Showcasing Student Writing, St. John's Launches Undergraduate Journal
To offer students from across all disciplines the opportunity to publish their work, St. John’s University has unveiled its first undergraduate journal of law-related/legal-themed student writing.
The Legal Apprentice features articles about legal cases written from multidisciplinary perspectives. It is produced by the College of Professional Studies (CPS) with financial support from the Division of Criminal Justice, Legal Studies, and Homeland Security and the student-run Legal Society .
“This exciting new undergraduate publication gives St. John’s students a chance to shine and also supports one of the University’s strategic priorities—improving student writing skills,” said Robert A. Mangione, Ed.D., R.Ph., provost.
The journal was created by Mary Noe, J.D., associate professor of criminal justice, legal studies, and homeland security, who modeled it on the St. John’s Law Review. Contributors provide case summaries, research, and opinions about specific legal cases that reflect their respective interests and backgrounds. “No legal training is required,” Noe said. “This is about good writing, not legal knowledge.”
Submissions are “blind reviewed” by an editorial advisory board. As editor, Noe works closely with students, guiding them through every stage of the writing process. “The journal showcases our students’ writing excellence and provides them with an introductory experience in publishing their academic work,” said Kathleen Vouté MacDonald, Ed.D, dean of the College of Professional Studies.
In addition to four student articles, the debut issue also contains a message from Chief Judge Loretta A. Preska, the US District Judge for the Southern District of New York, as well as an essay by Noe on legal writing. Plans are to publish the journal annually and to expand the number of contributions by student writers.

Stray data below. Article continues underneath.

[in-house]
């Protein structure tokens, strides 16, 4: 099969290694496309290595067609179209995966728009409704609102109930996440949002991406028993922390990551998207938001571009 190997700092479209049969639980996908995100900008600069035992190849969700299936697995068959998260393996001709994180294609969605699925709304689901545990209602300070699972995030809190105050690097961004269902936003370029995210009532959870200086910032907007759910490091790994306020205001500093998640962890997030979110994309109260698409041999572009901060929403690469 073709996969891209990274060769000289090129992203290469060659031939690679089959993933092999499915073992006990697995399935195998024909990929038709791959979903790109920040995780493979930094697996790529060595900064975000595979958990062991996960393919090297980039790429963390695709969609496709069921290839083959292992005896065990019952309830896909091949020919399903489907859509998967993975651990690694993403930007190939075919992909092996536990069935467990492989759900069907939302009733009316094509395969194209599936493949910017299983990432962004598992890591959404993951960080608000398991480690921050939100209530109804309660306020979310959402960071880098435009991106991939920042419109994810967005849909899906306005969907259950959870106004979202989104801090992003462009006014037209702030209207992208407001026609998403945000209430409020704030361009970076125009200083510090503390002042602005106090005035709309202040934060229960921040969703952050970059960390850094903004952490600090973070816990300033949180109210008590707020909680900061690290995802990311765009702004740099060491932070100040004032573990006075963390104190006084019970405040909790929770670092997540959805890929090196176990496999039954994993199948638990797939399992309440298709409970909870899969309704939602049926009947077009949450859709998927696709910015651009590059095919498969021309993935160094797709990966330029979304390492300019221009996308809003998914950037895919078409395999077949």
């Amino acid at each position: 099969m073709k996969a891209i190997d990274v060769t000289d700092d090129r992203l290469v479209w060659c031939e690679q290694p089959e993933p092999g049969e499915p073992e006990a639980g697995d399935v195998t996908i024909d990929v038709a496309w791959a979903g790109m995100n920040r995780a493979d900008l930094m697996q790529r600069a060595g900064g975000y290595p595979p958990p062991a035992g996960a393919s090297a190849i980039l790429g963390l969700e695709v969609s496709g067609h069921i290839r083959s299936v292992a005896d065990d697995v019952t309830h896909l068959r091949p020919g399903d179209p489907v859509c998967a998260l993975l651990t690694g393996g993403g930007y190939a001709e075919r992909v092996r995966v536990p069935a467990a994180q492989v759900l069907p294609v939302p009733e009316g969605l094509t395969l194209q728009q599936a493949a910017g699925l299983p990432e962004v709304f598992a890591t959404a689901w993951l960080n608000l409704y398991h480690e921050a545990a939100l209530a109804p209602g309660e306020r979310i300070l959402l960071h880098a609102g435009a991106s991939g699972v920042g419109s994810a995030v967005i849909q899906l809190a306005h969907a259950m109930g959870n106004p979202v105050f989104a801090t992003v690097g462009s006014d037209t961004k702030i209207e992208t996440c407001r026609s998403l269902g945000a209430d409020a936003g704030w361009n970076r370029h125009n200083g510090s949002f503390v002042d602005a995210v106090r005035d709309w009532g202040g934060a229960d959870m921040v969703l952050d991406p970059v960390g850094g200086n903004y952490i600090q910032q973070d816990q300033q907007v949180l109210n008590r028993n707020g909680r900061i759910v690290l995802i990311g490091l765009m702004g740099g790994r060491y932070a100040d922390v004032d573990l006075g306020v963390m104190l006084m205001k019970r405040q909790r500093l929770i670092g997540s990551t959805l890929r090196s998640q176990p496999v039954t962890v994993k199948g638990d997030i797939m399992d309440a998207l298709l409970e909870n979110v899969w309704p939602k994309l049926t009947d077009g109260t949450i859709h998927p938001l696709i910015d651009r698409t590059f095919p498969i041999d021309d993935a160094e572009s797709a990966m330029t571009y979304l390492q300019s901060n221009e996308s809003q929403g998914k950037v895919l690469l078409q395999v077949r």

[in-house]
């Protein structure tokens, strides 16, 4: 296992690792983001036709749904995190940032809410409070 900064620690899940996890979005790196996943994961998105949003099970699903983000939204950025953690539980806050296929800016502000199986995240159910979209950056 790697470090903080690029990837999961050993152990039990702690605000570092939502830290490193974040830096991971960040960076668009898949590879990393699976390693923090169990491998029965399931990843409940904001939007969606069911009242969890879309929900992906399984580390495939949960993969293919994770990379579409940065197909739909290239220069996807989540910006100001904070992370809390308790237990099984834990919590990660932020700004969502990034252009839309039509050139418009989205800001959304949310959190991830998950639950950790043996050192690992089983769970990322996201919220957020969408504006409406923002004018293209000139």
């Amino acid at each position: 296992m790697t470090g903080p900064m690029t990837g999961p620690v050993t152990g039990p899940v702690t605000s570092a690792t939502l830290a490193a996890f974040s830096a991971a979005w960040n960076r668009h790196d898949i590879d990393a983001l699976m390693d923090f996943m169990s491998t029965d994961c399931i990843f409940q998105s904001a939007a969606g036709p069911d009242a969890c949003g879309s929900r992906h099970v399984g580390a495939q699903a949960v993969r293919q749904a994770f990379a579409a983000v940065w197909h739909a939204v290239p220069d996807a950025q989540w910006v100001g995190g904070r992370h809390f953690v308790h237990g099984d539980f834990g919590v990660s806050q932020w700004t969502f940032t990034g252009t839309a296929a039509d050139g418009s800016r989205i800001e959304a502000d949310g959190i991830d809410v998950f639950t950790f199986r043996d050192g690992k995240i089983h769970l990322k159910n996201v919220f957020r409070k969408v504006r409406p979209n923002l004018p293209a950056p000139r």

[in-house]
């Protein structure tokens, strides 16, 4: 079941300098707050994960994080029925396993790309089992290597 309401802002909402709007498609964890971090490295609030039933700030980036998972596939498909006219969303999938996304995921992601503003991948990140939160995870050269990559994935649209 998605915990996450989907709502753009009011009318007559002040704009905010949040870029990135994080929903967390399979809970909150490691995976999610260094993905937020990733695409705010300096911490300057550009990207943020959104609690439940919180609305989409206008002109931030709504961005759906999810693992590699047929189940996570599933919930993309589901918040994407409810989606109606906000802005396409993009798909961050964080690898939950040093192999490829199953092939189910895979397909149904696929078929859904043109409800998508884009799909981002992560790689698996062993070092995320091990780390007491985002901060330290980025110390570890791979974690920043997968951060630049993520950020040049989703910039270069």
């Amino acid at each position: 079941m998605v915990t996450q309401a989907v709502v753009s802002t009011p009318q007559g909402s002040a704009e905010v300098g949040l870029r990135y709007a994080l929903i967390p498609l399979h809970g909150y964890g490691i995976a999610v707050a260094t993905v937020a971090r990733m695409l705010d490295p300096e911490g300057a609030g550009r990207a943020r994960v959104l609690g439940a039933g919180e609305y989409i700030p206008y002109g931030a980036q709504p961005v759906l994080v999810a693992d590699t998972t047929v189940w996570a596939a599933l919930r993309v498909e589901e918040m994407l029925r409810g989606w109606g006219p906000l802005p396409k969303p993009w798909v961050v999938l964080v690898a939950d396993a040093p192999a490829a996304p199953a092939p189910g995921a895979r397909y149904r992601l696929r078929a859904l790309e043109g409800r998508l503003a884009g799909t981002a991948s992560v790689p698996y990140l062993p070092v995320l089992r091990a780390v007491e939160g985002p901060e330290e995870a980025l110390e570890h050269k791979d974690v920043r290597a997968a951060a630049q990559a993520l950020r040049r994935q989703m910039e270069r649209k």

Noe drew inspiration for the project from an experience she had as an undergraduate at Brooklyn College. “My English professor asked if he could include one of my essays in his book on the art of writing,” she said. “This book was—and is—a great source of pride for me to this day. One of my goals is to duplicate this feeling of pride for students at St. John’s,” she said.
Legal studies major Jessica Fusco ’16CPS is enjoying this sense of accomplishment. Her essay, “The Case of the Connecticut Chimp: Strict Liability for Domestically Kept Wild Animals,” has attracted attention from prospective internship providers. “Lawyers who stand out are those who publish,” she said.
Arturo Peña ’14CPS, whose interests lie in questions of religious freedom, the public square, and the courts, submitted his essay, “Professional Photographer’s Liability for Refusal to Work a Same-Sex Wedding.” The publication experience was an eye-opening one. “I realized what I actually want to do is pursue a double doctorate in political philosophy and law and ultimately teach,” he said.
Students interested in writing for The Legal Apprentice should contact Noe at firstname.lastname@example.org. The submission deadline for the next issue is December 1. “I want this journal to raise the profile of our students and to give those who are willing to make the extra effort something special to show prospective employers and graduate schools,” said Noe.